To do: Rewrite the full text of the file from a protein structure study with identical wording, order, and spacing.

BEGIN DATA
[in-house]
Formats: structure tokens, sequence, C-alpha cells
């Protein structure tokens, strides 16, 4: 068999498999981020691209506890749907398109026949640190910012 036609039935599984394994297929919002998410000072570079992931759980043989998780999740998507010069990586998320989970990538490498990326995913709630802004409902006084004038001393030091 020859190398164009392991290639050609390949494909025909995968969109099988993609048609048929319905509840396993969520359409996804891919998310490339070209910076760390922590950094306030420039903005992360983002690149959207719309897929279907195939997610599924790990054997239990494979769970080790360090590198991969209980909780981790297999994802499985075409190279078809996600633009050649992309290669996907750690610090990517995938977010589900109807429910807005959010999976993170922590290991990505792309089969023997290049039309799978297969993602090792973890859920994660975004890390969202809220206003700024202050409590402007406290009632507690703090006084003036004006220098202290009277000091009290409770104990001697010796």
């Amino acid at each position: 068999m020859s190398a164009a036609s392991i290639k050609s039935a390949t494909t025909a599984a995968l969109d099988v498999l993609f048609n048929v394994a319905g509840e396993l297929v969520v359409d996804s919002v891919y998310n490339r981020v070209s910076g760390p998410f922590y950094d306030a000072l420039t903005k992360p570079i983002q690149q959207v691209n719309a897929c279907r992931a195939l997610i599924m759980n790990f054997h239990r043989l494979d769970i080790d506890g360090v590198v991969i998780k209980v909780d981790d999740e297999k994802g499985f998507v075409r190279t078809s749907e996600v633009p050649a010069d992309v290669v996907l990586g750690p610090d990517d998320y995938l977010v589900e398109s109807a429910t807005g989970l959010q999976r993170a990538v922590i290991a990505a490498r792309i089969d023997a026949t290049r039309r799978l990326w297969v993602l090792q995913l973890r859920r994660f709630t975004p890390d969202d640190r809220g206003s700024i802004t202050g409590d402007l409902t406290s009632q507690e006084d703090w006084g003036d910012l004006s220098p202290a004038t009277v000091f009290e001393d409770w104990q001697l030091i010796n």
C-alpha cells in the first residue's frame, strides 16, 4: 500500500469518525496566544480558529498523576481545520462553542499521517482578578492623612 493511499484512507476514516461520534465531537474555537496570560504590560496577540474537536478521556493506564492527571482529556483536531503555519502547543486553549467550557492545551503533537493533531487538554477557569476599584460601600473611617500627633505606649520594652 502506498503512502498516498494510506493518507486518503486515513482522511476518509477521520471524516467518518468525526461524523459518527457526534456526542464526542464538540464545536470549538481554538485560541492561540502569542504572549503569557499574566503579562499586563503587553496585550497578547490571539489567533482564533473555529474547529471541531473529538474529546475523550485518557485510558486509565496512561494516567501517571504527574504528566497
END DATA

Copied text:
[in-house]
Formats: structure tokens, sequence, C-alpha cells
């Protein structure tokens, strides 16, 4: 068999498999981020691209506890749907398109026949640190910012 036609039935599984394994297929919002998410000072570079992931759980043989998780999740998507010069990586998320989970990538490498990326995913709630802004409902006084004038001393030091 020859190398164009392991290639050609390949494909025909995968969109099988993609048609048929319905509840396993969520359409996804891919998310490339070209910076760390922590950094306030420039903005992360983002690149959207719309897929279907195939997610599924790990054997239990494979769970080790360090590198991969209980909780981790297999994802499985075409190279078809996600633009050649992309290669996907750690610090990517995938977010589900109807429910807005959010999976993170922590290991990505792309089969023997290049039309799978297969993602090792973890859920994660975004890390969202809220206003700024202050409590402007406290009632507690703090006084003036004006220098202290009277000091009290409770104990001697010796």
């Amino acid at each position: 068999m020859s190398a164009a036609s392991i290639k050609s039935a390949t494909t025909a599984a995968l969109d099988v498999l993609f048609n048929v394994a319905g509840e396993l297929v969520v359409d996804s919002v891919y998310n490339r981020v070209s910076g760390p998410f922590y950094d306030a000072l420039t903005k992360p570079i983002q690149q959207v691209n719309a897929c279907r992931a195939l997610i599924m759980n790990f054997h239990r043989l494979d769970i080790d506890g360090v590198v991969i998780k209980v909780d981790d999740e297999k994802g499985f998507v075409r190279t078809s749907e996600v633009p050649a010069d992309v290669v996907l990586g750690p610090d990517d998320y995938l977010v589900e398109s109807a429910t807005g989970l959010q999976r993170a990538v922590i290991a990505a490498r792309i089969d023997a026949t290049r039309r799978l990326w297969v993602l090792q995913l973890r859920r994660f709630t975004p890390d969202d640190r809220g206003s700024i802004t202050g409590d402007l409902t406290s009632q507690e006084d703090w006084g003036d910012l004006s220098p202290a004038t009277v000091f009290e001393d409770w104990q001697l030091i010796n």
C-alpha cells in the first residue's frame, strides 16, 4: 500500500469518525496566544480558529498523576481545520462553542499521517482578578492623612 493511499484512507476514516461520534465531537474555537496570560504590560496577540474537536478521556493506564492527571482529556483536531503555519502547543486553549467550557492545551503533537493533531487538554477557569476599584460601600473611617500627633505606649520594652 502506498503512502498516498494510506493518507486518503486515513482522511476518509477521520471524516467518518468525526461524523459518527457526534456526542464526542464538540464545536470549538481554538485560541492561540502569542504572549503569557499574566503579562499586563503587553496585550497578547490571539489567533482564533473555529474547529471541531473529538474529546475523550485518557485510558486509565496512561494516567501517571504527574504528566497